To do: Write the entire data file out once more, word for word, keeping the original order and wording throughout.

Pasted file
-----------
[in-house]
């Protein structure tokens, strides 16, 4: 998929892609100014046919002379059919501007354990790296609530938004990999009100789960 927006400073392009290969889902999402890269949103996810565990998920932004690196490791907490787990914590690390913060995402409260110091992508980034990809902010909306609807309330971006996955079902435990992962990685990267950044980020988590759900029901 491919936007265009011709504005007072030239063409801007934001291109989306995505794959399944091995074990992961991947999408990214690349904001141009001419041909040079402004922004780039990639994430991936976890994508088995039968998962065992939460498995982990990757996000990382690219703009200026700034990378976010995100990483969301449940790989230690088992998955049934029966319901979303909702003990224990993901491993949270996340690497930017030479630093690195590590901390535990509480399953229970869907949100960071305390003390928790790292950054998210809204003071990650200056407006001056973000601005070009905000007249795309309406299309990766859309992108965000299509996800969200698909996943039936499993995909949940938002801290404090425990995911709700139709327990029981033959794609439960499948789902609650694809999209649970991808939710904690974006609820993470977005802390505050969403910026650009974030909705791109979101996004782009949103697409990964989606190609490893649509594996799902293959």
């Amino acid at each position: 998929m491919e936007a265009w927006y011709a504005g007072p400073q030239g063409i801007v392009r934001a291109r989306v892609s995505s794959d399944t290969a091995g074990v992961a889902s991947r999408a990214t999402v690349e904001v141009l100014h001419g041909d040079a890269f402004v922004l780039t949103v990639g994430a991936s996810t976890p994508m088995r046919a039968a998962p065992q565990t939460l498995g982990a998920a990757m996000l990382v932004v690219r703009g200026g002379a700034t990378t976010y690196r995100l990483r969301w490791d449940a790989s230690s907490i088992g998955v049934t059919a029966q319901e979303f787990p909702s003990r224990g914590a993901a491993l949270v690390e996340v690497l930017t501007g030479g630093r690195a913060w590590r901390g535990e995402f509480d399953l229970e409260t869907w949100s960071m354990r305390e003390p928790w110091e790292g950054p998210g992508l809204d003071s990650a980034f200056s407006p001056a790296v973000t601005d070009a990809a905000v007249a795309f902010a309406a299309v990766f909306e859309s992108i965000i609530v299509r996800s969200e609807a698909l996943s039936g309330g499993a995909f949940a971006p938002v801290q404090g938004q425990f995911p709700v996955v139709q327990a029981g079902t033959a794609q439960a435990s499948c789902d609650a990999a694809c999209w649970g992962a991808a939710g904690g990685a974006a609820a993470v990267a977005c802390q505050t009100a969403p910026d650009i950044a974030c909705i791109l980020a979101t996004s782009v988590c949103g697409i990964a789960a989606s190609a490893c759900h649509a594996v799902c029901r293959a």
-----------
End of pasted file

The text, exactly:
[in-house]
């Protein structure tokens, strides 16, 4: 998929892609100014046919002379059919501007354990790296609530938004990999009100789960 927006400073392009290969889902999402890269949103996810565990998920932004690196490791907490787990914590690390913060995402409260110091992508980034990809902010909306609807309330971006996955079902435990992962990685990267950044980020988590759900029901 491919936007265009011709504005007072030239063409801007934001291109989306995505794959399944091995074990992961991947999408990214690349904001141009001419041909040079402004922004780039990639994430991936976890994508088995039968998962065992939460498995982990990757996000990382690219703009200026700034990378976010995100990483969301449940790989230690088992998955049934029966319901979303909702003990224990993901491993949270996340690497930017030479630093690195590590901390535990509480399953229970869907949100960071305390003390928790790292950054998210809204003071990650200056407006001056973000601005070009905000007249795309309406299309990766859309992108965000299509996800969200698909996943039936499993995909949940938002801290404090425990995911709700139709327990029981033959794609439960499948789902609650694809999209649970991808939710904690974006609820993470977005802390505050969403910026650009974030909705791109979101996004782009949103697409990964989606190609490893649509594996799902293959």
């Amino acid at each position: 998929m491919e936007a265009w927006y011709a504005g007072p400073q030239g063409i801007v392009r934001a291109r989306v892609s995505s794959d399944t290969a091995g074990v992961a889902s991947r999408a990214t999402v690349e904001v141009l100014h001419g041909d040079a890269f402004v922004l780039t949103v990639g994430a991936s996810t976890p994508m088995r046919a039968a998962p065992q565990t939460l498995g982990a998920a990757m996000l990382v932004v690219r703009g200026g002379a700034t990378t976010y690196r995100l990483r969301w490791d449940a790989s230690s907490i088992g998955v049934t059919a029966q319901e979303f787990p909702s003990r224990g914590a993901a491993l949270v690390e996340v690497l930017t501007g030479g630093r690195a913060w590590r901390g535990e995402f509480d399953l229970e409260t869907w949100s960071m354990r305390e003390p928790w110091e790292g950054p998210g992508l809204d003071s990650a980034f200056s407006p001056a790296v973000t601005d070009a990809a905000v007249a795309f902010a309406a299309v990766f909306e859309s992108i965000i609530v299509r996800s969200e609807a698909l996943s039936g309330g499993a995909f949940a971006p938002v801290q404090g938004q425990f995911p709700v996955v139709q327990a029981g079902t033959a794609q439960a435990s499948c789902d609650a990999a694809c999209w649970g992962a991808a939710g904690g990685a974006a609820a993470v990267a977005c802390q505050t009100a969403p910026d650009i950044a974030c909705i791109l980020a979101t996004s782009v988590c949103g697409i990964a789960a989606s190609a490893c759900h649509a594996v799902c029901r293959a």